By Oliver Kazunga
The Bulawayo City Council has embarked on a massive water disconnection exercise to force defaulting residents to settle their bills.
In a statement, the Town Clerk, Mr Christopher Dube, said the municipality was disconnecting water supplies with immediate effect.
He said the exercise was meant to encourage residents to make payment plans.
“The City of Bulawayo would like to advise residents and members of the public that we will be disconnecting water supplies with immediate effect on all residential and commercial properties whose accounts are in arrears.
“You are therefore encouraged to bring your accounts up to date in order to avoid this inconvenience,” he said.
Mr Dube said payments can be made at all district offices and at the Revenue Hall.
Residents were encouraged to make use of plastic money and electronic payments platforms.
The BCC began the water disconnection exercise in Cowdray Park Suburb on Saturday.
Some affected Cowdray Park residents who spoke to Chronicle yesterday expressed anger over the municipality’s failure to give them notice before carrying out the exercise.
One of the affected residents, Mrs Gladys Nkomo, whose bill had gone unpaid for about five months, had water at her house cut off on Saturday. Before the disconnection, she paid $20 from the $287 she owed BCC on Monday last week.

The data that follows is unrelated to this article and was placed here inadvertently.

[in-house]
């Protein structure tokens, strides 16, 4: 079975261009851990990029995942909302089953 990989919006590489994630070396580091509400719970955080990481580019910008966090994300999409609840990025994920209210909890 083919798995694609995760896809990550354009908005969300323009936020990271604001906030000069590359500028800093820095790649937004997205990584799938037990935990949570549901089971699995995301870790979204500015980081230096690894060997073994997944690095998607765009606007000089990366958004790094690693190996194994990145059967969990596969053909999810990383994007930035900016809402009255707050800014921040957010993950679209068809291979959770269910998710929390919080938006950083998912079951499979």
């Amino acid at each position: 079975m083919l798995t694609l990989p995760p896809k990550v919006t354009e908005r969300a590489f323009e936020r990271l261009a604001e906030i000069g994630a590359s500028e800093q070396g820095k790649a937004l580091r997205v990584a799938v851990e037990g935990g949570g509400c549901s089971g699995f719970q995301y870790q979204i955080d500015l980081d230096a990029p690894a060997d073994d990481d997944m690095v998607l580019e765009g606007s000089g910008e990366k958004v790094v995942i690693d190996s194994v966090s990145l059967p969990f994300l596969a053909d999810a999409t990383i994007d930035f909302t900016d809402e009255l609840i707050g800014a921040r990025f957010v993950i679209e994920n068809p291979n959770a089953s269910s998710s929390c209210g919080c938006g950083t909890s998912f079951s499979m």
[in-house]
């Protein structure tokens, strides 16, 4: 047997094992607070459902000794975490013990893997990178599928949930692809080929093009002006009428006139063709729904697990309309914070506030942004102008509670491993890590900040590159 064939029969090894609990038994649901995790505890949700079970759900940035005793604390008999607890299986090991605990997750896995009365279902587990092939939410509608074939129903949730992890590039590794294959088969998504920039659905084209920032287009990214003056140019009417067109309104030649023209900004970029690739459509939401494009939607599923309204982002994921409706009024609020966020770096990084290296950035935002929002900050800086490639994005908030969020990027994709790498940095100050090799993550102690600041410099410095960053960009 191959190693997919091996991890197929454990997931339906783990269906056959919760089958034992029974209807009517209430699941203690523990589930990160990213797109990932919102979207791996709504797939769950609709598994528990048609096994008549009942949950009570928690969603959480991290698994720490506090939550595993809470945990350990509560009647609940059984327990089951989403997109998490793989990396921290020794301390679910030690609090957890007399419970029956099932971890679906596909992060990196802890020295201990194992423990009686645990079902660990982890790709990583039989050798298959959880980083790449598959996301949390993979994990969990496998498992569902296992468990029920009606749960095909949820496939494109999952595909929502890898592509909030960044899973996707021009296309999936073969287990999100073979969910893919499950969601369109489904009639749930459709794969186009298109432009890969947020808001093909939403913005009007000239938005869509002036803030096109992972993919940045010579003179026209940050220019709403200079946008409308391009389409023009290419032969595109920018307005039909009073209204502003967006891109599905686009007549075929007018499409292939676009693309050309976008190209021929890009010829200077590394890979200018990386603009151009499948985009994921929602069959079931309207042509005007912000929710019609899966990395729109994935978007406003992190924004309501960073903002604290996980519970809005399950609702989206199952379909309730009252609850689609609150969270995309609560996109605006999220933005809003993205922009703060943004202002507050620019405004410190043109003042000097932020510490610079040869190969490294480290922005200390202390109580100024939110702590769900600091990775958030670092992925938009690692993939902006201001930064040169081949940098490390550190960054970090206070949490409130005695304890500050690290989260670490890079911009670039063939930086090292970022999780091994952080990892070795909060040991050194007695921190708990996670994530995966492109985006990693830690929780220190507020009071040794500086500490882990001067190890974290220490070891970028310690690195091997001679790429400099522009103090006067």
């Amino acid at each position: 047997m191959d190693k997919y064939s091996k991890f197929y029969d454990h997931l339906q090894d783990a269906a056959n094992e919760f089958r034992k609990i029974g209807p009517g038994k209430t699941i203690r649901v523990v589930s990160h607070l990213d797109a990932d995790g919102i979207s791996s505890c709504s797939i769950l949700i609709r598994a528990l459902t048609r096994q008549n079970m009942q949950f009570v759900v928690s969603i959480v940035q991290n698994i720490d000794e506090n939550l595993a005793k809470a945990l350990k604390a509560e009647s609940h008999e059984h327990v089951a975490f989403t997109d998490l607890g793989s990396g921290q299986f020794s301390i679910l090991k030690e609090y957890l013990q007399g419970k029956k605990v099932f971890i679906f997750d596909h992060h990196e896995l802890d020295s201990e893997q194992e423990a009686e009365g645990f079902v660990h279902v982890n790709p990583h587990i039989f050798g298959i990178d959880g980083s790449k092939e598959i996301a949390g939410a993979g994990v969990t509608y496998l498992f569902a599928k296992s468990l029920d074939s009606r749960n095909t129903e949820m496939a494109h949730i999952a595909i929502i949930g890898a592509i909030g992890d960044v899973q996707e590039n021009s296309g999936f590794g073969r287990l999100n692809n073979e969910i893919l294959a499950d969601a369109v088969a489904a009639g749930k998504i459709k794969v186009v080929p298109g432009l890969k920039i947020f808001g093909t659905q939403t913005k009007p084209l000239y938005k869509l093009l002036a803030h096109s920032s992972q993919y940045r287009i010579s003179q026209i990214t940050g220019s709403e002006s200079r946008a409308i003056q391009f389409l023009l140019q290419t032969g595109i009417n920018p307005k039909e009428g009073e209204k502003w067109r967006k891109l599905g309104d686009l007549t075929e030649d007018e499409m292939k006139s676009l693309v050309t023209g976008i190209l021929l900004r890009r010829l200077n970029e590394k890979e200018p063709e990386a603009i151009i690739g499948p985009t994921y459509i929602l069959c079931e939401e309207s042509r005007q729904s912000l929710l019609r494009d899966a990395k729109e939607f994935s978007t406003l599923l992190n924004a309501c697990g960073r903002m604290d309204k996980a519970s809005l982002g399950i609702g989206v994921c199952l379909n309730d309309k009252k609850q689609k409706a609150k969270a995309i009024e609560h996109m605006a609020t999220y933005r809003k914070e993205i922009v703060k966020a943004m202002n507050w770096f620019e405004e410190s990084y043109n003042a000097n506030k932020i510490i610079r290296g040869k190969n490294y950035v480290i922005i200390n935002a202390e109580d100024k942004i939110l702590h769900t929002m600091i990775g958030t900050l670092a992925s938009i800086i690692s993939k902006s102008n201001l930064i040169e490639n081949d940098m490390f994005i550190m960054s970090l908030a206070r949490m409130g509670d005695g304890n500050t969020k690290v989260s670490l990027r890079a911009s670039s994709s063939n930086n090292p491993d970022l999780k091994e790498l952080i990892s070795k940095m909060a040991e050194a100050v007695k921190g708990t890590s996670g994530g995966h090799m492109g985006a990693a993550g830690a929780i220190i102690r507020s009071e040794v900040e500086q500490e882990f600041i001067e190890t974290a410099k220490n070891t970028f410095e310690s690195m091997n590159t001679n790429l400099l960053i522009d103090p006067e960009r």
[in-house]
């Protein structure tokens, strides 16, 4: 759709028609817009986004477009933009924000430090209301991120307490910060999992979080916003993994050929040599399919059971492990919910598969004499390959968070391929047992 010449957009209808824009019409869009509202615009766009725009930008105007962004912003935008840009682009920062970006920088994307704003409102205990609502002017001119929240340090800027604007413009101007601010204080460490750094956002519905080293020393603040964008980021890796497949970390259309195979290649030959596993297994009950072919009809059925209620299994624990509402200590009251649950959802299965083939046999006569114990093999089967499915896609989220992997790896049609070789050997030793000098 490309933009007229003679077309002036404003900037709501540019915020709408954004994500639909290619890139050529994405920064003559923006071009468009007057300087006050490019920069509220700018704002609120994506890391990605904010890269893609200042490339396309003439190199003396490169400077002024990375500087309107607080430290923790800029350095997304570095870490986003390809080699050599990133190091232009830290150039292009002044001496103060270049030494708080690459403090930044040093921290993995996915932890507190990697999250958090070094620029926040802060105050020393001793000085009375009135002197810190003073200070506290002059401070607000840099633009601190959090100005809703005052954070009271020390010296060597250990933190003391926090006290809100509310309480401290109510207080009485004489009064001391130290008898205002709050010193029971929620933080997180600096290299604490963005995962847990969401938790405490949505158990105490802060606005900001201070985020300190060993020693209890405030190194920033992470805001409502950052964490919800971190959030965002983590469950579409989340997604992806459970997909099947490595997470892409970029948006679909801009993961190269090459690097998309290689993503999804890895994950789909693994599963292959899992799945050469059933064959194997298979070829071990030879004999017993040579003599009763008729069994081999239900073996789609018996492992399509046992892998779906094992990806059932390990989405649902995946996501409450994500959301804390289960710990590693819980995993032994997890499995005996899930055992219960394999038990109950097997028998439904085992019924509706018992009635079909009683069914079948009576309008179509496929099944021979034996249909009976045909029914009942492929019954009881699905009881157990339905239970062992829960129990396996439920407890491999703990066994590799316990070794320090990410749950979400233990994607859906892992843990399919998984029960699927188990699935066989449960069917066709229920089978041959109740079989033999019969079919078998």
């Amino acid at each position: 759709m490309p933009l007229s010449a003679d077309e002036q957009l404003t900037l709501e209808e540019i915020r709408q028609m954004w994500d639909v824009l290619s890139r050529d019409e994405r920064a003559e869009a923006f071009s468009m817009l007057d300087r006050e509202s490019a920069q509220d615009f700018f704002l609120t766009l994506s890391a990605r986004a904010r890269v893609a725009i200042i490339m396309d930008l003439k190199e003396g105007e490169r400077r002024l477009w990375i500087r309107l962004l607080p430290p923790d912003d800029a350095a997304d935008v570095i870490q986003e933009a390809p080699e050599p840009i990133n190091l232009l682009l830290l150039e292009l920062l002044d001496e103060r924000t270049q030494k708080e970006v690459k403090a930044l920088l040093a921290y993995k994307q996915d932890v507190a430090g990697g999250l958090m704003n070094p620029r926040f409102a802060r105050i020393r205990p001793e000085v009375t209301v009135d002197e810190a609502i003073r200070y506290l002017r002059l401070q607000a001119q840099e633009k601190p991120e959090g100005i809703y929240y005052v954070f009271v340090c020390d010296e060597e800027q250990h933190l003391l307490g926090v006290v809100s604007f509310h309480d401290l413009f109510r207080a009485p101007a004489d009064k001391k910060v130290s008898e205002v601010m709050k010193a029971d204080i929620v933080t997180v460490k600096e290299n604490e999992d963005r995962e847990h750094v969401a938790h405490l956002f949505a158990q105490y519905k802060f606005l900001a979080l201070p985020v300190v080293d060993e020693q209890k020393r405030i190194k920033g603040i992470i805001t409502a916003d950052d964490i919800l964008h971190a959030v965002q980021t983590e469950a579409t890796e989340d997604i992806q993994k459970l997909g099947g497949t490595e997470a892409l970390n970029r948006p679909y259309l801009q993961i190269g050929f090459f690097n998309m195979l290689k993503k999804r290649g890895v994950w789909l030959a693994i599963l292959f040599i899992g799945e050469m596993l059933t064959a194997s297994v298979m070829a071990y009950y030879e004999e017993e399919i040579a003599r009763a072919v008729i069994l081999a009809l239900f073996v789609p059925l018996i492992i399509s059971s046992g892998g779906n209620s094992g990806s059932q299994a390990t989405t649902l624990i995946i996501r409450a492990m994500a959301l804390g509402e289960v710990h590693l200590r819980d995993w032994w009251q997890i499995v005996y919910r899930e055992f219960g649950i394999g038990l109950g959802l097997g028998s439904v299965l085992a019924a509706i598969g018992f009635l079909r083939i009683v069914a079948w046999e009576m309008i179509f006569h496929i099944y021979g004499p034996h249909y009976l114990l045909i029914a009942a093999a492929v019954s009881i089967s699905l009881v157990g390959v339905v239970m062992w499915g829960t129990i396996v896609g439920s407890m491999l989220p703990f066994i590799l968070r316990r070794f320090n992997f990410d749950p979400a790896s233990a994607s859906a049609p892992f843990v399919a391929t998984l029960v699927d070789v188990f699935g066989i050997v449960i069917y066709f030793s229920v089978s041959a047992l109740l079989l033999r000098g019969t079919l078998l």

“It’s not that I don’t want to pay my water bill; the economic situation we are living in is tough and I am failing to make ends meet,” she said.
“We’re really dismayed by the position the City Council has taken to disconnect water without prior notice. We agree we’re indebted to BCC but at least they should have informed us well before hand of their intended action so that we also have time to look for the money.”
Another resident, Mr Najim Essop, whose water was also disconnected, said they were afraid that there could soon be a disease outbreak in Cowdray Park.
Another resident who preferred not to be named said: “What BCC has done is grossly unfair. At least if the City Council had given us prior notice we could have negotiated for payment plans or else they should have given us a grace period to bring our accounts up to date.” The Chronicle